Moss Problems Be Gone!

Is there moss growing in your lawn? Does it bother you? Getting rid of moss doesn't have to be a hopeless cause, but the solution lies in finding the root of the problem. Moss is a living plant and requires specific growing conditions to thrive. Unfortunately, moss flourishes in conditions that do not favour grass.

Tip the scales in favour of your lawn so you cultivate a green, healthy lawn and the moss will be gone forever. We've compiled a list of conditions that moss loves and a few solutions. It's possible that your irrigation system, or improper watering techniques, might be part of the problem!

What Does Moss Love?

We mentioned that moss loves a few specific growing conditions. These same conditions are difficult for grass to thrive in. To grow lots of moss you need acidic, damp, and/or shaded soil. If you have two out of those three, you've likely got moss in your lawn. Unless you remove the conditions that allow it to flourish, removing the moss can be an exercise in futility.


Moss loves shade and grass loves sun. Do what you can to get more sunlight to your lawn if you want the grass to thrive. Trim back some hedges, bushes or trees. One alternative is to plant shade tolerant grass, but even this grass needs some sunlight. If there's no way to let some sun in, the moss may be very difficult to remove.


Moss loves acidic soil and grass does not. Call the experts at Nutri-Lawn to test the PH levels in your soil. You'll have to amend the PH level if you want grass to grow - make the soil sweeter. You can try adding lime or start a regular fertilizer program. There are a number of home remedies, but most of them offer only temporary results.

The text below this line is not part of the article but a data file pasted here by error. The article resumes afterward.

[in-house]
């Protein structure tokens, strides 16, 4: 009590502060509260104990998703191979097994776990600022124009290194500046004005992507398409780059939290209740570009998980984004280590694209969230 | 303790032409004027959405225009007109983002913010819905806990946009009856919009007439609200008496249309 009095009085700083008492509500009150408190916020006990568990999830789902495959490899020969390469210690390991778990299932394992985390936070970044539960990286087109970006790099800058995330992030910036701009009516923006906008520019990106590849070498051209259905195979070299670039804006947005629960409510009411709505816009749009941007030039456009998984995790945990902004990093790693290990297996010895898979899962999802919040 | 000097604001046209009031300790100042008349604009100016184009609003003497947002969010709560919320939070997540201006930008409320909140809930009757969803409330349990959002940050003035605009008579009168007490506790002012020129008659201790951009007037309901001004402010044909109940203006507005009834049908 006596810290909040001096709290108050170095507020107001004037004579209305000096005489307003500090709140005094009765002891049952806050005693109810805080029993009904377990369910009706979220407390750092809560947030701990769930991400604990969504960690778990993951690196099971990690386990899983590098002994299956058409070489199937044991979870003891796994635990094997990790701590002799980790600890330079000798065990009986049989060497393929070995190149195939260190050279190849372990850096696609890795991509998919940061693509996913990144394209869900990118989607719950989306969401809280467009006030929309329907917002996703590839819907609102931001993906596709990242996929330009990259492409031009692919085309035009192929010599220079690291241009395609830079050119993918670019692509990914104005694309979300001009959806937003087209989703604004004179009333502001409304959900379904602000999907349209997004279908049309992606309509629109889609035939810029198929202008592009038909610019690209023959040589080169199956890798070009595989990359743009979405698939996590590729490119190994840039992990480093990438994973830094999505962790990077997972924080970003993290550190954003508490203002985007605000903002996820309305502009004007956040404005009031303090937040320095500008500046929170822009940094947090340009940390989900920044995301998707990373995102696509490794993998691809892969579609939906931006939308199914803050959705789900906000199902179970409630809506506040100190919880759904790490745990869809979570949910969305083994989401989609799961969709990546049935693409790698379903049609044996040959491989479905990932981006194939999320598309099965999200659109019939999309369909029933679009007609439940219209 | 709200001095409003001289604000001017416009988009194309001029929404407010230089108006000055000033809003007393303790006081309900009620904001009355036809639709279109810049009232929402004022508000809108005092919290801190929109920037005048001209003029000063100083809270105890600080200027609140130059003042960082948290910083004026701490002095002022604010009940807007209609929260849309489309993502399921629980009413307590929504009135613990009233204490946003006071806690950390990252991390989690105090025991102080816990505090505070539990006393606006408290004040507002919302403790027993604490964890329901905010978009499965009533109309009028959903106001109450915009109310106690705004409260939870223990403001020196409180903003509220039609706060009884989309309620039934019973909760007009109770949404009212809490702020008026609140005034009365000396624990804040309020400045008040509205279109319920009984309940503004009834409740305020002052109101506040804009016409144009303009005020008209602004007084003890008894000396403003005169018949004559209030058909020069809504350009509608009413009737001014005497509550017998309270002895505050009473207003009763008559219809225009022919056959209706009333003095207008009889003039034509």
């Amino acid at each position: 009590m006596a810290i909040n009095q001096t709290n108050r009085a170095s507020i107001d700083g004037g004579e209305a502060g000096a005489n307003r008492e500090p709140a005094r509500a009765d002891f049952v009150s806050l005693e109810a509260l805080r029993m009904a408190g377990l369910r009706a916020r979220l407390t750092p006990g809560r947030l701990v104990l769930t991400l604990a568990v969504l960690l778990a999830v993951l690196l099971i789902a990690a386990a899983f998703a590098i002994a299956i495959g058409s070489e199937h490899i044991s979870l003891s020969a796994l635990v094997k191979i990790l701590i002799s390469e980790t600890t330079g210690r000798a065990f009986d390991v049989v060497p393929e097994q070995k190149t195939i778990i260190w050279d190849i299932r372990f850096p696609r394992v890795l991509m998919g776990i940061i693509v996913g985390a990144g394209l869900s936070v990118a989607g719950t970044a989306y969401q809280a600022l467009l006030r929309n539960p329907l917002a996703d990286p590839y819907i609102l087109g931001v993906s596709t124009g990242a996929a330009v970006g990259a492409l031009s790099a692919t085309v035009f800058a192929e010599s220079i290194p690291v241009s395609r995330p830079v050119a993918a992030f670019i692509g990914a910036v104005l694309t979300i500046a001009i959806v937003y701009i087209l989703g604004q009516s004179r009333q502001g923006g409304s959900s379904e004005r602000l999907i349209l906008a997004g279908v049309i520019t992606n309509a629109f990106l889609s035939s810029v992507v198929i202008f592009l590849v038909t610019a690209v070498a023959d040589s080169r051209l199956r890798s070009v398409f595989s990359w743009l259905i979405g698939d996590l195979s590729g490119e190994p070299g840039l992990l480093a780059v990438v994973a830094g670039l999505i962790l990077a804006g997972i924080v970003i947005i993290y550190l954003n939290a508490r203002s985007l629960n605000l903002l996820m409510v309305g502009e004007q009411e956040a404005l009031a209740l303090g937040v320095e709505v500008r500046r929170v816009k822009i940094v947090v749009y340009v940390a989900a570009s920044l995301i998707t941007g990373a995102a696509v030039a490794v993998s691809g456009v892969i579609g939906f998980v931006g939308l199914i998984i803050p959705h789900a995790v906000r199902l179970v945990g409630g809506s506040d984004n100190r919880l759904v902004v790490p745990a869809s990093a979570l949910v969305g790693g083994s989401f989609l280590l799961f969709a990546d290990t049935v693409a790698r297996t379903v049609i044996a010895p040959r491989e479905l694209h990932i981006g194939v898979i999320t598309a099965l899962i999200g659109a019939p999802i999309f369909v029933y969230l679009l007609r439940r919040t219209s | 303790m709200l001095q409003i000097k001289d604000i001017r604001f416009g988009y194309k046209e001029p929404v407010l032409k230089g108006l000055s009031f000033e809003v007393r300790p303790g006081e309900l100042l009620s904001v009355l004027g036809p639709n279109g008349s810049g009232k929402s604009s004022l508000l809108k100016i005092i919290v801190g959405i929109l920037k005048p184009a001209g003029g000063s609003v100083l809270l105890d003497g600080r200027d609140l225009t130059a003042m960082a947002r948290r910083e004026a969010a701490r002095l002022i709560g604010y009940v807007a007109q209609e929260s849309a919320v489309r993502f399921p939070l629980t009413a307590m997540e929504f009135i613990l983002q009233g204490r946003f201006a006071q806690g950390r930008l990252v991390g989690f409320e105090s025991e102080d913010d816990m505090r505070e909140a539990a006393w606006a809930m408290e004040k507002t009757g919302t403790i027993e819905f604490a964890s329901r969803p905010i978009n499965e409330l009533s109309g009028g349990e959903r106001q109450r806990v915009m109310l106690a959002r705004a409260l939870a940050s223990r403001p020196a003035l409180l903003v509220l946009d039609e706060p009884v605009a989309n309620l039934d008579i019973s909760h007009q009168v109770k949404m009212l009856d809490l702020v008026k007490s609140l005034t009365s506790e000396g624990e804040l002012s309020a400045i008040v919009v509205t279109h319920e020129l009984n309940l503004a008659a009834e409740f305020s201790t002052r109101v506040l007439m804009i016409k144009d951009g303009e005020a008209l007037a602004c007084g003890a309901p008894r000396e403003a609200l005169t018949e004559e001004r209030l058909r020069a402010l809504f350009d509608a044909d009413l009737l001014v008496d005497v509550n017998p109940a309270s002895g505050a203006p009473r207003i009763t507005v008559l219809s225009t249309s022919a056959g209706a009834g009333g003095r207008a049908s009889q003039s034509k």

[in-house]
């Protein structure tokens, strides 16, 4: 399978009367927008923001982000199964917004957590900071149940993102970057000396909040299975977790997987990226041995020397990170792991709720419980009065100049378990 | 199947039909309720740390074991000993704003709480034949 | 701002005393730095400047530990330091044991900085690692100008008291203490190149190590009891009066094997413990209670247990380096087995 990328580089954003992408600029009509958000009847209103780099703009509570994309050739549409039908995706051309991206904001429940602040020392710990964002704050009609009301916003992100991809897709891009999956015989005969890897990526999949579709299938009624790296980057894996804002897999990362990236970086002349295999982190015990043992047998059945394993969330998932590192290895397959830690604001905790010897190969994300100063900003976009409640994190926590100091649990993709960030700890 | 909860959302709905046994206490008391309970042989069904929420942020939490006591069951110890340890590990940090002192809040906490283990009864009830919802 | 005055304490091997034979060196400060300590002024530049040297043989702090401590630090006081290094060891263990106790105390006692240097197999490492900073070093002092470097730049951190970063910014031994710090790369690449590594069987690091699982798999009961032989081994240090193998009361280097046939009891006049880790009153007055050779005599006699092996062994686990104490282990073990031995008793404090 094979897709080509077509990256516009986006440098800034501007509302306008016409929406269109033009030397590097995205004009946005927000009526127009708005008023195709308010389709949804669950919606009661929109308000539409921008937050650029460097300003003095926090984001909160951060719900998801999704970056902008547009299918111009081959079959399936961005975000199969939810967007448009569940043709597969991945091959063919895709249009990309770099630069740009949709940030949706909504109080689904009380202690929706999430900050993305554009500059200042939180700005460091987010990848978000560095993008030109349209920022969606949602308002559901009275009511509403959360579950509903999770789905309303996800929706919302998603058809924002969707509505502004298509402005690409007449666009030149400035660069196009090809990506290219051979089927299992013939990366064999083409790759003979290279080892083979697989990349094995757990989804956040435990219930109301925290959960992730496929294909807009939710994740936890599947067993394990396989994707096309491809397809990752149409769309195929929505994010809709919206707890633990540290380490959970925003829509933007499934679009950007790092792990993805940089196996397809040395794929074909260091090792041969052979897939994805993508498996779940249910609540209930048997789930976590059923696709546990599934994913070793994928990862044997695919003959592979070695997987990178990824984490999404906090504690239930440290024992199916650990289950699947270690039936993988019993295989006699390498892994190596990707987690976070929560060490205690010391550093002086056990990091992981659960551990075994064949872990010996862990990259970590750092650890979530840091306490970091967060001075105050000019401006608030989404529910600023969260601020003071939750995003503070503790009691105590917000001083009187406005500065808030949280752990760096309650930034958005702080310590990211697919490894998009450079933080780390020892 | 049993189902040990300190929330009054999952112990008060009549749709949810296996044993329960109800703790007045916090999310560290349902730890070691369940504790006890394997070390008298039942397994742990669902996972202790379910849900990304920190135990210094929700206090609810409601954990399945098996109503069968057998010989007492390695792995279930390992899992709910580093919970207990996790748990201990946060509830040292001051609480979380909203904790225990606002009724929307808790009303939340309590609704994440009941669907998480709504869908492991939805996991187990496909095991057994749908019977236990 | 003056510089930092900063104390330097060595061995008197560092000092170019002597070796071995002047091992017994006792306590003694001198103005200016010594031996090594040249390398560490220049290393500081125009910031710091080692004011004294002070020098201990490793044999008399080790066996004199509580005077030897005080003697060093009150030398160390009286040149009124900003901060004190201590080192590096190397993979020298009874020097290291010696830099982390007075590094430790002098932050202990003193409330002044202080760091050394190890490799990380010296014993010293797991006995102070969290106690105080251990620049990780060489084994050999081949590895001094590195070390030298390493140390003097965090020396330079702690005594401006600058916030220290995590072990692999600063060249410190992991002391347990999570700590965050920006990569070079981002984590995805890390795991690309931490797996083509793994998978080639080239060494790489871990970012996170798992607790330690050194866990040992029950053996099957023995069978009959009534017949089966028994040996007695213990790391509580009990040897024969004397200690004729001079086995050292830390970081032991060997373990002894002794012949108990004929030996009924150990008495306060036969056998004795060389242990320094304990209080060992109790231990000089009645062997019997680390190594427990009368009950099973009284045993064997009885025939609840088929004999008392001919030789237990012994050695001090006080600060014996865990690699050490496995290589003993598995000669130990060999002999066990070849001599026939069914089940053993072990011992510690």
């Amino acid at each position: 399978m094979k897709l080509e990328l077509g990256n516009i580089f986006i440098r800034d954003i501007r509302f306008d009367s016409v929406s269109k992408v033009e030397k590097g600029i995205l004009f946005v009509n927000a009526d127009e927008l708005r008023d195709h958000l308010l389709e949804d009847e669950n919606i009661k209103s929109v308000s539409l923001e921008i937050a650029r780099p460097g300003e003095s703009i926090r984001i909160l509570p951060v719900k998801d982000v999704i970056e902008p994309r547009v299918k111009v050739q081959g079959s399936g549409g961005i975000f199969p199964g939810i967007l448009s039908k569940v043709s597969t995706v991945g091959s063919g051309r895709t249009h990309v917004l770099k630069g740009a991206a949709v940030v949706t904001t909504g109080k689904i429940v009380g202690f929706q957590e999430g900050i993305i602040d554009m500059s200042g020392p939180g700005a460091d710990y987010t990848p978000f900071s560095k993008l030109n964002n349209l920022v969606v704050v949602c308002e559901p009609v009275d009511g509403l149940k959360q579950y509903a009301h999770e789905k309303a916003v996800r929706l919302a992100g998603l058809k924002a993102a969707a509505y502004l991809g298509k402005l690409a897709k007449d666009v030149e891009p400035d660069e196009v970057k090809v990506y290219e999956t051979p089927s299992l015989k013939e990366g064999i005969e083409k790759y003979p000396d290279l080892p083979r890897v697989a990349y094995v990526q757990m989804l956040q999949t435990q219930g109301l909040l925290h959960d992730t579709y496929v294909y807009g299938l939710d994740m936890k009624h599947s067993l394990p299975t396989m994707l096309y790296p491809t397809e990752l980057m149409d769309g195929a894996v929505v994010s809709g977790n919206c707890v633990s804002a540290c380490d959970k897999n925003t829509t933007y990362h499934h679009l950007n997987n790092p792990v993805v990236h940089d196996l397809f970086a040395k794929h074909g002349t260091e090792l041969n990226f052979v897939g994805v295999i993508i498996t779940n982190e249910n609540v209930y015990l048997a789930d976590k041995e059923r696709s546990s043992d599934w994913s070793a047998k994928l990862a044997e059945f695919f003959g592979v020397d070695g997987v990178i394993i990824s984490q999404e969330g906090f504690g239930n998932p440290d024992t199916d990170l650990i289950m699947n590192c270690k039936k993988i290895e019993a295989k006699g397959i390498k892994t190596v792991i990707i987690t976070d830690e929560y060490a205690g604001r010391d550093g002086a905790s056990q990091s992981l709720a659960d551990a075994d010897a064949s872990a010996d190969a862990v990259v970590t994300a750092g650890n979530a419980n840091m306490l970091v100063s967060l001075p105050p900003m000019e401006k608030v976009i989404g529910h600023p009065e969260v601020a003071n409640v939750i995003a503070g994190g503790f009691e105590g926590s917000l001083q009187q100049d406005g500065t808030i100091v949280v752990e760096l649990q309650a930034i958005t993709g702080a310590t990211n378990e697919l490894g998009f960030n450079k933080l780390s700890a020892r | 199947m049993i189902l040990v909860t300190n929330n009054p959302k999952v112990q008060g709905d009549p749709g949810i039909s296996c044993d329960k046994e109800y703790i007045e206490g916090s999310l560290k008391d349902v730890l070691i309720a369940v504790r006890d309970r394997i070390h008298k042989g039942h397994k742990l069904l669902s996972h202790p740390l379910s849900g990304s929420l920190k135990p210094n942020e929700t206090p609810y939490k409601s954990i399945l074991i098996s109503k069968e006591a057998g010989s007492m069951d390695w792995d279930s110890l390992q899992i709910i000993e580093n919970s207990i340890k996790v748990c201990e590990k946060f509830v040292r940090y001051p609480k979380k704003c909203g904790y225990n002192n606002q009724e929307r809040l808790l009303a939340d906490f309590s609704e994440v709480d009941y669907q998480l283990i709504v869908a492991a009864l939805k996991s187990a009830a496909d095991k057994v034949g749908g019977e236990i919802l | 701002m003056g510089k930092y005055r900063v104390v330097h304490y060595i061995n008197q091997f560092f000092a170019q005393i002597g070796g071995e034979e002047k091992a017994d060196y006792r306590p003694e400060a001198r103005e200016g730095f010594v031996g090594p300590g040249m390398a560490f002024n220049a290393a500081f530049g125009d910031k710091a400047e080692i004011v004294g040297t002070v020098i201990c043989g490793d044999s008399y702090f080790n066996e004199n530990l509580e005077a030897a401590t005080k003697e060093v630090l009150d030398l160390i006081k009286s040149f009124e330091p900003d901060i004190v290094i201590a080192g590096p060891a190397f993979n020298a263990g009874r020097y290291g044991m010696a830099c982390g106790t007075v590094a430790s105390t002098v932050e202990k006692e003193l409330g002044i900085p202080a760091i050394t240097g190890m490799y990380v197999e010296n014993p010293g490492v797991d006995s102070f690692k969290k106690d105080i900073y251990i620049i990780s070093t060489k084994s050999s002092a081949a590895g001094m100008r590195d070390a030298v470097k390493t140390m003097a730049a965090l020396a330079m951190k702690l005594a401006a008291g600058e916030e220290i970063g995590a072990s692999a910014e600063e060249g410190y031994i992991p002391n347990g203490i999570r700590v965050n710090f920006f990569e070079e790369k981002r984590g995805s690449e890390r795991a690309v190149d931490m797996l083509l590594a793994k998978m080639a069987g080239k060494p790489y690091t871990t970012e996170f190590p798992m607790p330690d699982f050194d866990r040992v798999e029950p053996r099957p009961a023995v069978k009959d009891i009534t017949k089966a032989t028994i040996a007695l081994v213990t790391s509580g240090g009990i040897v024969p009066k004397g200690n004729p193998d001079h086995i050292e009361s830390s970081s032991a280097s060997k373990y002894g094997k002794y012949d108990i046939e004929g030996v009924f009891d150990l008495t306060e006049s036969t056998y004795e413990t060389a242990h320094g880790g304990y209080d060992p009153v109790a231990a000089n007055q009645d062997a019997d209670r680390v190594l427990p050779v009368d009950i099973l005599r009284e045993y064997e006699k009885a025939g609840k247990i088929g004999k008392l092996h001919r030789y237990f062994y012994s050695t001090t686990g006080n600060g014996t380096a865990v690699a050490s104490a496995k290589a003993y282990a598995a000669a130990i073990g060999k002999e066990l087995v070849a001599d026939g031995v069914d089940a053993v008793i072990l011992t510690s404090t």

Does water pool on your lawn after a rain or when you irrigate? You have a drainage issue. Ensure your irrigation system is regularly maintained and set to a smart watering schedule. The best time to water is first thing in the morning because any excess moisture can evaporate over the course of the day.

Other problems that cause excess moisture to remain at the surface could include soil compaction, runoff from roofs, or at thatch problem. Aerating and dethatching may help. There could be a very easy solution to the moisture problem so it's worth the time to investigate the cause.

The Alternative?

If you aren't able to eradicate two of those three problems, the moss might be a permanent part of your lawn. You could choose to make the best of it and create a moss garden, or allow the moss to grow around a flowering plant that also loves those soil conditions such as: hostas, ferns, bleeding hearts, azaleas, kalmia, rhododendrons and hydrangeas.

The lawn care experts at Nutri-Lawn Burlington Irrigation can help you take the guess work out of residential irrigation and offer the major brands with professional expertise. Contact us today for your complimentary quote.